August 12, 2019
Center for Healthy Living notes importance of quality sleep; workshop scheduled for Wednesday
Many times, sleep is viewed as an optional lifestyle luxury when in fact it is a nonnegotiable biological necessity. According to Cheryl Laszynski, registered nurse health coach at the Center for Healthy Living on Purdue’s West Lafayette campus, sleep is the closest thing to a "fountain of youth" available and is critical to supporting an abundant life.
Research continues to uncover the mysteries surrounding sleep, but in the meantime, ahead of a workshop on the subject, Laszynski shares a few reasons sleep is so important to health and well-being:
- Sleep helps the brain function. It helps improves learning and problem-solving skills. Sleep helps one’s attention span, decision making and creativity.
- During sleep the body is involved in the healing and repair of the heart and blood vessels. Sleep deficiency is linked to an increase in heart disease, kidney disease, high blood pressure, diabetes, and stroke.
- Sleep is important in weight management. Sleep helps maintain a balance of the hormones that control appetite. Ghrelin, a hormone that makes you feel hungry, is increased when you don’t get enough sleep. Leptin, a hormone that makes you feel full, is decreased.
- Sleep also affects how your body reacts to insulin, the hormone that controls your blood sugar level. Lack of sleep increases the blood sugar level, which may increase your risk of diabetes.
- Sleeps supports healthy growth and development, boost muscle mass and help repair cells and tissues. Your immunity relies on sleep to keep you healthy.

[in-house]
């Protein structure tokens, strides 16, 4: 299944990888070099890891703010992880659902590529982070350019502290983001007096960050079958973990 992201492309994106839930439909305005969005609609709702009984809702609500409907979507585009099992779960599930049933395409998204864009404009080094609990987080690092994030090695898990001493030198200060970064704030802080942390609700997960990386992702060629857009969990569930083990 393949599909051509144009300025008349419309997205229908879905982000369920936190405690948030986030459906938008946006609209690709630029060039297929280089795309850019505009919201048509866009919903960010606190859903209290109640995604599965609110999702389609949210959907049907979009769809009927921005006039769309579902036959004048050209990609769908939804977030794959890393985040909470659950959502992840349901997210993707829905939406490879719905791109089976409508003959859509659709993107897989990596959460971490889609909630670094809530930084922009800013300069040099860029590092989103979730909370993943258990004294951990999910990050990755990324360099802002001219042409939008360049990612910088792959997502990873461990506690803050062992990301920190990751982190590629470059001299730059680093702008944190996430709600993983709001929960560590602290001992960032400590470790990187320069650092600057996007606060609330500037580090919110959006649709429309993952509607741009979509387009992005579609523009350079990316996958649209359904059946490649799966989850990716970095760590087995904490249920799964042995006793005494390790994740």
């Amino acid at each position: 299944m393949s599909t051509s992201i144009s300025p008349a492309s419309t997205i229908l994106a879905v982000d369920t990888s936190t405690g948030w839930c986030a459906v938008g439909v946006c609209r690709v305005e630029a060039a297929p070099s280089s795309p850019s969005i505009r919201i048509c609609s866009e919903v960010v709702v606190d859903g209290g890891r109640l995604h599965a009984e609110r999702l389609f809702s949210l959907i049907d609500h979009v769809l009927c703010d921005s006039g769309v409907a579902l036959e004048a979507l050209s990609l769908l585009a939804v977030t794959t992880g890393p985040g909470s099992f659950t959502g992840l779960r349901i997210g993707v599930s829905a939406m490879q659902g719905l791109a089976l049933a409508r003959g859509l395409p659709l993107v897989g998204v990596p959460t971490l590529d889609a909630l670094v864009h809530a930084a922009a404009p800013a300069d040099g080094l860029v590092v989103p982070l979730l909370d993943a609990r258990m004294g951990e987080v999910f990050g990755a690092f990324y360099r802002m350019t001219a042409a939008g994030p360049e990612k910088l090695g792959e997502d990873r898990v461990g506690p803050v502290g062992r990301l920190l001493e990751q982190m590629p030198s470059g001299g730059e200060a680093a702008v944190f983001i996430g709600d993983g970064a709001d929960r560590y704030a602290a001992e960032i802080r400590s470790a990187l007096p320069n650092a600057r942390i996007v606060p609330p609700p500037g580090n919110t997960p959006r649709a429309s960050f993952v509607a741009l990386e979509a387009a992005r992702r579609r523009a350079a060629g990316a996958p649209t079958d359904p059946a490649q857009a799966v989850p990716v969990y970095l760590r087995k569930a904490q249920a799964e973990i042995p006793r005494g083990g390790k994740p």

- Sleeps helps us be productive at work and function well.
The amount of sleep recommended for adults 18 and older is seven to nine hours per night. According to the U.S. Department of Health and Human Services, lack of sleep throughout industrialized nations is having a catastrophic impact on health, wellness and even the safety and the education of children.
For those not getting the recommended amount of sleep per night, Laszynski offers the following tips:
- Stick to a bedtime schedule. Go to sleep and wake up the same time every day.
- Wind down an hour before bed; begin relaxing activities away from bright lights and screens.
- Exercise: Try to complete 150 minutes of moderate to vigorous exercise each week.
- Environment: Keep the bedroom cool, dark and quiet.
- Things to avoid close to bedtime: caffeine, alcohol, heavy meals, cigarettes and evening naps.
As a reminder, the Center for Healthy Living will offer a “Sleep Awareness” workshop, led by Laszynski, from 12:10 to 12:50 p.m. on Wednesday (Aug. 14) in the Córdova Recreational Sports Center’s Wellness Conference Room (Room 2236).
Interested individuals should register by Tuesday (Aug. 13) via the Healthy Boiler Portal. Registration link can be found under the “Engage” tab, “Wellness Events” on the portal’s homepage.
Those who continue having trouble getting enough quality sleep are encouraged to contact their primary care provider and/or visit the Center for Healthy Living for additional assistance.
Workshops provided by the Center for Healthy Living (and in conjunction with Purdue Extension) are free to all benefits-eligible faculty and staff and dependents covered on a Purdue medical plan. Any questions can be directed to the CHL at 765-494-0111.